The history of art restoration is one that spans centuries, driven by the mission to ensure famous works of art remain accessible. Michelangelo’s iconic Sistine Chapel frescoes were first restored as early as the 16th century due to water damage, and since, advances in technology have led to the development of increasingly safe and effective approaches to preserving and repairing a range of works. Art restoration is intended to preserve the integrity (and thus, value) of an original work of art. Many in need of repair, however, date back centuries, and the inevitable decay from time and climatic conditions can have a significant impact on their current value in the art market.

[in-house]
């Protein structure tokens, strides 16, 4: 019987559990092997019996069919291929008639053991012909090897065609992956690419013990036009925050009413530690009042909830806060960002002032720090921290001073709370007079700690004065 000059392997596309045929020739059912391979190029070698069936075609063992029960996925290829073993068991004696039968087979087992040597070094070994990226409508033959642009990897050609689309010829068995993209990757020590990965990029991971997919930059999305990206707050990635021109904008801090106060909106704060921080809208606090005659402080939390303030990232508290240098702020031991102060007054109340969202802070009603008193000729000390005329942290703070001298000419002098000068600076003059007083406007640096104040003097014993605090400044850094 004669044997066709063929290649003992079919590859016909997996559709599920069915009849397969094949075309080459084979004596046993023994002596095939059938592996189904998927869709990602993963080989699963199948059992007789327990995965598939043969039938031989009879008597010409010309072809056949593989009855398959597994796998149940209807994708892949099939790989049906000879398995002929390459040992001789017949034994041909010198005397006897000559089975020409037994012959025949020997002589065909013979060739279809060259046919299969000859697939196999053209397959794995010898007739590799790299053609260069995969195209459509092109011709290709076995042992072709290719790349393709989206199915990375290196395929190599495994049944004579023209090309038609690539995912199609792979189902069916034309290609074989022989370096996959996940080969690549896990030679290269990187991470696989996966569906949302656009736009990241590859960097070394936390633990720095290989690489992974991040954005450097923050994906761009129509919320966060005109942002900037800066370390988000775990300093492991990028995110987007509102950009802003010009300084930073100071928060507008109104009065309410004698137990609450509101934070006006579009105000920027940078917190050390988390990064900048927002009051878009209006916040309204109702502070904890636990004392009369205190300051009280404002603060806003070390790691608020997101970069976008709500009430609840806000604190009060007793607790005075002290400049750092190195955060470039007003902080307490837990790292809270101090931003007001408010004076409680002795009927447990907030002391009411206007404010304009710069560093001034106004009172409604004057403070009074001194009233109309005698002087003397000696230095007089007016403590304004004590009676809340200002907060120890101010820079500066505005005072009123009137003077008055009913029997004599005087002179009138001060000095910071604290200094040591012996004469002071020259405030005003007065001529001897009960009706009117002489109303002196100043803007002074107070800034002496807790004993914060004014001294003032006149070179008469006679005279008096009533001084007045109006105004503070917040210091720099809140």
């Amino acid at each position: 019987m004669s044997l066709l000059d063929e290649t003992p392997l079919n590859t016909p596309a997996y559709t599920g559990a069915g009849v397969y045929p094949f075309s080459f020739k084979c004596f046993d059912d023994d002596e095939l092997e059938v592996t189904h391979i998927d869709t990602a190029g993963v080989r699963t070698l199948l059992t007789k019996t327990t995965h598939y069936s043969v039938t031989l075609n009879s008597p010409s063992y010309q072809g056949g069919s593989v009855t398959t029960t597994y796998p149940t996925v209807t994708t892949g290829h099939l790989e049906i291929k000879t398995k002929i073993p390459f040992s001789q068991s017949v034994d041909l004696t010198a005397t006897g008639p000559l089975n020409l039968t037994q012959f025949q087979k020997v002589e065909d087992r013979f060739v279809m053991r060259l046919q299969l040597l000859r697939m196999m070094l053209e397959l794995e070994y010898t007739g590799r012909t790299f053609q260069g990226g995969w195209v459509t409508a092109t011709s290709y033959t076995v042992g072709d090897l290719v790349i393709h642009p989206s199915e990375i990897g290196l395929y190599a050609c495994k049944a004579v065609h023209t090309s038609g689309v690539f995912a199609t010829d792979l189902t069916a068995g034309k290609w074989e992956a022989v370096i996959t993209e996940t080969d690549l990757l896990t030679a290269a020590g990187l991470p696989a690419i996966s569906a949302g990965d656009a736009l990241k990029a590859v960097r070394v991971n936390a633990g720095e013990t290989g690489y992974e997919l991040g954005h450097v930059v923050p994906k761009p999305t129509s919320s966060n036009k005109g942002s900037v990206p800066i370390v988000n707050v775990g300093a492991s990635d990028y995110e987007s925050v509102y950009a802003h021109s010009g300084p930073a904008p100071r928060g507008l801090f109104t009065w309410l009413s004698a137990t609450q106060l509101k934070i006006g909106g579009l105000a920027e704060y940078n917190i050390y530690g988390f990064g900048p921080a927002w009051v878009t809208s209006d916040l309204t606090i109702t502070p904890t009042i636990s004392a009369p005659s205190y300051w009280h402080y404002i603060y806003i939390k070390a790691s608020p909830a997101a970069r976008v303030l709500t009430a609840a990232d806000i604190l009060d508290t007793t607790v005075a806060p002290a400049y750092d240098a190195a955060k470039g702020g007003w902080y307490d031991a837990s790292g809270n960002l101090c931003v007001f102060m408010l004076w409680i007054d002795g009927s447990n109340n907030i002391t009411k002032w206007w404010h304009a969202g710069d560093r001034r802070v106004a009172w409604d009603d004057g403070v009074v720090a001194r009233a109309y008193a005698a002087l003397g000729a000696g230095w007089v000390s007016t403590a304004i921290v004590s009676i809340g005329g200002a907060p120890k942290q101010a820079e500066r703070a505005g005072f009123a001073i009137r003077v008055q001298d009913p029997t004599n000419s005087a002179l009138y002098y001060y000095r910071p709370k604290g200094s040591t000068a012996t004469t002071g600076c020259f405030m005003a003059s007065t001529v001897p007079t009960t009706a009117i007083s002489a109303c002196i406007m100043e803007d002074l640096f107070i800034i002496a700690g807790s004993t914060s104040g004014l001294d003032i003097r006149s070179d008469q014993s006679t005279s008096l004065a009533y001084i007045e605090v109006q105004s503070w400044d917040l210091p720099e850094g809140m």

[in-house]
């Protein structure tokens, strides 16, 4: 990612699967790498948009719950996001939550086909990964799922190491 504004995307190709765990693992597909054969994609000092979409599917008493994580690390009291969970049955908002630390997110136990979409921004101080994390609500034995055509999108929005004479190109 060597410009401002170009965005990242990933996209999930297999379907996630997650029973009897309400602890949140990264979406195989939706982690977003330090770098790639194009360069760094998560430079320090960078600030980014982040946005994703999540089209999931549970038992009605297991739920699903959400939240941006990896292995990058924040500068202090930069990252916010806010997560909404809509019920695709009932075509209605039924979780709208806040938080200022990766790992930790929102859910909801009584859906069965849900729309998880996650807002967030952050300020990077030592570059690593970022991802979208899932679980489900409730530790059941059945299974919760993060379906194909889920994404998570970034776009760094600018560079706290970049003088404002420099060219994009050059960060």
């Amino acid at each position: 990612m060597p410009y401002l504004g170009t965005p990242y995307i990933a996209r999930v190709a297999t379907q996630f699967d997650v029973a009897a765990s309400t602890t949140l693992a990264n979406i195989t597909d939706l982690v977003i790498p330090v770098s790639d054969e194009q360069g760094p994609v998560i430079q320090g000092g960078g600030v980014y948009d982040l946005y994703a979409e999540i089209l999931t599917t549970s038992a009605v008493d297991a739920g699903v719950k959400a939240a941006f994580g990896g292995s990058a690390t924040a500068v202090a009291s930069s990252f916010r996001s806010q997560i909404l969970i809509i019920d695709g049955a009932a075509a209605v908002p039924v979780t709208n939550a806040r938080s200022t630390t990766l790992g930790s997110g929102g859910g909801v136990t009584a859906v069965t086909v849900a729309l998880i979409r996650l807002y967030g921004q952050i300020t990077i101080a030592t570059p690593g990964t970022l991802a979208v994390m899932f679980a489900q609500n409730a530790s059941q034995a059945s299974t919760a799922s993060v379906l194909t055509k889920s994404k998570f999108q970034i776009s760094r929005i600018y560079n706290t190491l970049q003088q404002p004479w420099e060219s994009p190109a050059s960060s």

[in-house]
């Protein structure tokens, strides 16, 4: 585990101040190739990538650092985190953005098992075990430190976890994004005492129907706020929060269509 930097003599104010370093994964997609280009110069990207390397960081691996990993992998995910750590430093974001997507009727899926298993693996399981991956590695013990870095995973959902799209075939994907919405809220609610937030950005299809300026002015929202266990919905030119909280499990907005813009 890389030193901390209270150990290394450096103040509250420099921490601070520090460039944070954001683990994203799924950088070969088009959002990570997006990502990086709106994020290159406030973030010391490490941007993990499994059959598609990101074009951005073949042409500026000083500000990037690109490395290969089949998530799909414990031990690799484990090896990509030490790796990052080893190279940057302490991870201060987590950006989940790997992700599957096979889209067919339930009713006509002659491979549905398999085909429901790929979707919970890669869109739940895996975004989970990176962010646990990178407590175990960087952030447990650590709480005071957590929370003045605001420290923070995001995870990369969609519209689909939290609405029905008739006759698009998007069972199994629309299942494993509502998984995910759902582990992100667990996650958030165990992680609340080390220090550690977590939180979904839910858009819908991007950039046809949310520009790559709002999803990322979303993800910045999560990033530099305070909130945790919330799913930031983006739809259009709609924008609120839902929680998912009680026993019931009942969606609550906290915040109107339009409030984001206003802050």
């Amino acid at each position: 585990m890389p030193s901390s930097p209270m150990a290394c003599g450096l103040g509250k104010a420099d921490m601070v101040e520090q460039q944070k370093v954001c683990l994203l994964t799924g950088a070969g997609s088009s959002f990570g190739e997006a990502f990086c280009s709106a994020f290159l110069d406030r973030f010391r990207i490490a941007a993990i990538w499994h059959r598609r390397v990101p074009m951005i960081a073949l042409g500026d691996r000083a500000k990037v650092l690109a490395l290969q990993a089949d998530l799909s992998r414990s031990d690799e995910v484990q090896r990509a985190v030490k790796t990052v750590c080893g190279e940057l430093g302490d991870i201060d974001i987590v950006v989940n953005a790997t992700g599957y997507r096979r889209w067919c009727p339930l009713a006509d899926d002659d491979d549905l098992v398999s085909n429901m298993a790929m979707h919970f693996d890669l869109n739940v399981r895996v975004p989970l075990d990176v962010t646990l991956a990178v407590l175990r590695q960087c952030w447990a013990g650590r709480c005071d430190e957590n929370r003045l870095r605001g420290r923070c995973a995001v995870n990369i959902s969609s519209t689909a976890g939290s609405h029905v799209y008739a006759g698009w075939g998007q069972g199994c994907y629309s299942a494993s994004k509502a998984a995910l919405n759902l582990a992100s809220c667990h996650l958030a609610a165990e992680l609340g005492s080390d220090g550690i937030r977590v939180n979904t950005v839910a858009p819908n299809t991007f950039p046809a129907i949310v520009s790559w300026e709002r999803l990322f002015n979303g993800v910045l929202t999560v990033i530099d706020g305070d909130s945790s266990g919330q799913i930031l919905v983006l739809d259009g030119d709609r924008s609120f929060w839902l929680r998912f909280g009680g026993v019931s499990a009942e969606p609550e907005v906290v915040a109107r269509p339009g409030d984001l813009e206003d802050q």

Regardless, art restoration has become increasingly important as museums and civic authorities work tirelessly to clean and protect cultural collections. The Metropolitan Museum of Art, the Museum of Modern Art, and The Getty each have a full-time scientist on staff devoted to developing custom conservation plans. Whether damaged accidentally, willfully, or inevitably through time, art restoration continues to evolve, and the techniques used to preserve paintings and address condition issues are constantly evolving to maintain the historical significance of the world’s most influential works. (continua sul sito)
- What is Art Restoration and Conservation?
- The Evolution of Art Restoration
- The Process of Restoring a Painting
- Initial Analysis
- Assessing Loss of Paint
- Removing Discolored Varnish
- Repairing the Painting
- What Does it Cost?
- How Does Restoration Impact Value?
- The Future of Art Restoration